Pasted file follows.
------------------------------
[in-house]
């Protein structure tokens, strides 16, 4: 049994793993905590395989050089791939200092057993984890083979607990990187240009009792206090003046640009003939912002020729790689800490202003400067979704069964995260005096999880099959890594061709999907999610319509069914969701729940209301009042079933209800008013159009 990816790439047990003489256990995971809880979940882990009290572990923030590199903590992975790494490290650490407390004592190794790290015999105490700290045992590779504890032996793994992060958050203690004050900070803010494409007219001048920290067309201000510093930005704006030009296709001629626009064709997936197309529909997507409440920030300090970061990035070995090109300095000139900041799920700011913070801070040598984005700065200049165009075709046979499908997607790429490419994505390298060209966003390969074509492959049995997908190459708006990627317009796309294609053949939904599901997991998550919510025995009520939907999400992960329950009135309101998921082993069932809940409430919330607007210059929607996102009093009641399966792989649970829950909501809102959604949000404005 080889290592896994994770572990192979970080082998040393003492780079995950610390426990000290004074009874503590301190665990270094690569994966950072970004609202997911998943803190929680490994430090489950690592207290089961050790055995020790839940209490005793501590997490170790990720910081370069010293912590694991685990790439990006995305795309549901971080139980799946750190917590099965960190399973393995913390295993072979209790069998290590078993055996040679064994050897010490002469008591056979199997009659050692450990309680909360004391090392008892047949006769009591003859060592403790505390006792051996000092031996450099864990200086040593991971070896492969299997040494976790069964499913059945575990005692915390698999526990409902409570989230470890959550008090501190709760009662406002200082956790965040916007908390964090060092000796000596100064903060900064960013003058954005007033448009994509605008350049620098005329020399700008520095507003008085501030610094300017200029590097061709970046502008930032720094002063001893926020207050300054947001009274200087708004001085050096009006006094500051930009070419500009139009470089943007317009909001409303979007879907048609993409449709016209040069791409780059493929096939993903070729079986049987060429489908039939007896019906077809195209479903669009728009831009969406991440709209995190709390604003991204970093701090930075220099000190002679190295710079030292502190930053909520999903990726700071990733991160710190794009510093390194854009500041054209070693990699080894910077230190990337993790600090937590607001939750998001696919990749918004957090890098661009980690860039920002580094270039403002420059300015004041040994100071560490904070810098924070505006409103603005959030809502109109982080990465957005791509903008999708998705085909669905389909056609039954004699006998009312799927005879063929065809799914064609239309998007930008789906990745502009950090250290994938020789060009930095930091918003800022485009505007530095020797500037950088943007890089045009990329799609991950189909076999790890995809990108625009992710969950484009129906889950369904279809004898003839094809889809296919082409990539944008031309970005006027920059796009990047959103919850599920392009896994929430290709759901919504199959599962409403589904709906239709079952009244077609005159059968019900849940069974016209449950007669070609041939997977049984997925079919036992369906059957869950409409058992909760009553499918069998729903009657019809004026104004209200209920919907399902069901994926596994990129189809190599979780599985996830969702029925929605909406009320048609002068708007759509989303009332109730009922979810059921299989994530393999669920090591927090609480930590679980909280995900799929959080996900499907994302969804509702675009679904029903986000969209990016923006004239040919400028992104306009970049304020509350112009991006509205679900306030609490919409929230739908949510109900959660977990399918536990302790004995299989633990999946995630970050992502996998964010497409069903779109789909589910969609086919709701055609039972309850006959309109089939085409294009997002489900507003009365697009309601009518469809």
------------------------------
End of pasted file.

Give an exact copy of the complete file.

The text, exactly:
[in-house]
């Protein structure tokens, strides 16, 4: 049994793993905590395989050089791939200092057993984890083979607990990187240009009792206090003046640009003939912002020729790689800490202003400067979704069964995260005096999880099959890594061709999907999610319509069914969701729940209301009042079933209800008013159009 990816790439047990003489256990995971809880979940882990009290572990923030590199903590992975790494490290650490407390004592190794790290015999105490700290045992590779504890032996793994992060958050203690004050900070803010494409007219001048920290067309201000510093930005704006030009296709001629626009064709997936197309529909997507409440920030300090970061990035070995090109300095000139900041799920700011913070801070040598984005700065200049165009075709046979499908997607790429490419994505390298060209966003390969074509492959049995997908190459708006990627317009796309294609053949939904599901997991998550919510025995009520939907999400992960329950009135309101998921082993069932809940409430919330607007210059929607996102009093009641399966792989649970829950909501809102959604949000404005 080889290592896994994770572990192979970080082998040393003492780079995950610390426990000290004074009874503590301190665990270094690569994966950072970004609202997911998943803190929680490994430090489950690592207290089961050790055995020790839940209490005793501590997490170790990720910081370069010293912590694991685990790439990006995305795309549901971080139980799946750190917590099965960190399973393995913390295993072979209790069998290590078993055996040679064994050897010490002469008591056979199997009659050692450990309680909360004391090392008892047949006769009591003859060592403790505390006792051996000092031996450099864990200086040593991971070896492969299997040494976790069964499913059945575990005692915390698999526990409902409570989230470890959550008090501190709760009662406002200082956790965040916007908390964090060092000796000596100064903060900064960013003058954005007033448009994509605008350049620098005329020399700008520095507003008085501030610094300017200029590097061709970046502008930032720094002063001893926020207050300054947001009274200087708004001085050096009006006094500051930009070419500009139009470089943007317009909001409303979007879907048609993409449709016209040069791409780059493929096939993903070729079986049987060429489908039939007896019906077809195209479903669009728009831009969406991440709209995190709390604003991204970093701090930075220099000190002679190295710079030292502190930053909520999903990726700071990733991160710190794009510093390194854009500041054209070693990699080894910077230190990337993790600090937590607001939750998001696919990749918004957090890098661009980690860039920002580094270039403002420059300015004041040994100071560490904070810098924070505006409103603005959030809502109109982080990465957005791509903008999708998705085909669905389909056609039954004699006998009312799927005879063929065809799914064609239309998007930008789906990745502009950090250290994938020789060009930095930091918003800022485009505007530095020797500037950088943007890089045009990329799609991950189909076999790890995809990108625009992710969950484009129906889950369904279809004898003839094809889809296919082409990539944008031309970005006027920059796009990047959103919850599920392009896994929430290709759901919504199959599962409403589904709906239709079952009244077609005159059968019900849940069974016209449950007669070609041939997977049984997925079919036992369906059957869950409409058992909760009553499918069998729903009657019809004026104004209200209920919907399902069901994926596994990129189809190599979780599985996830969702029925929605909406009320048609002068708007759509989303009332109730009922979810059921299989994530393999669920090591927090609480930590679980909280995900799929959080996900499907994302969804509702675009679904029903986000969209990016923006004239040919400028992104306009970049304020509350112009991006509205679900306030609490919409929230739908949510109900959660977990399918536990302790004995299989633990999946995630970050992502996998964010497409069903779109789909589910969609086919709701055609039972309850006959309109089939085409294009997002489900507003009365697009309601009518469809």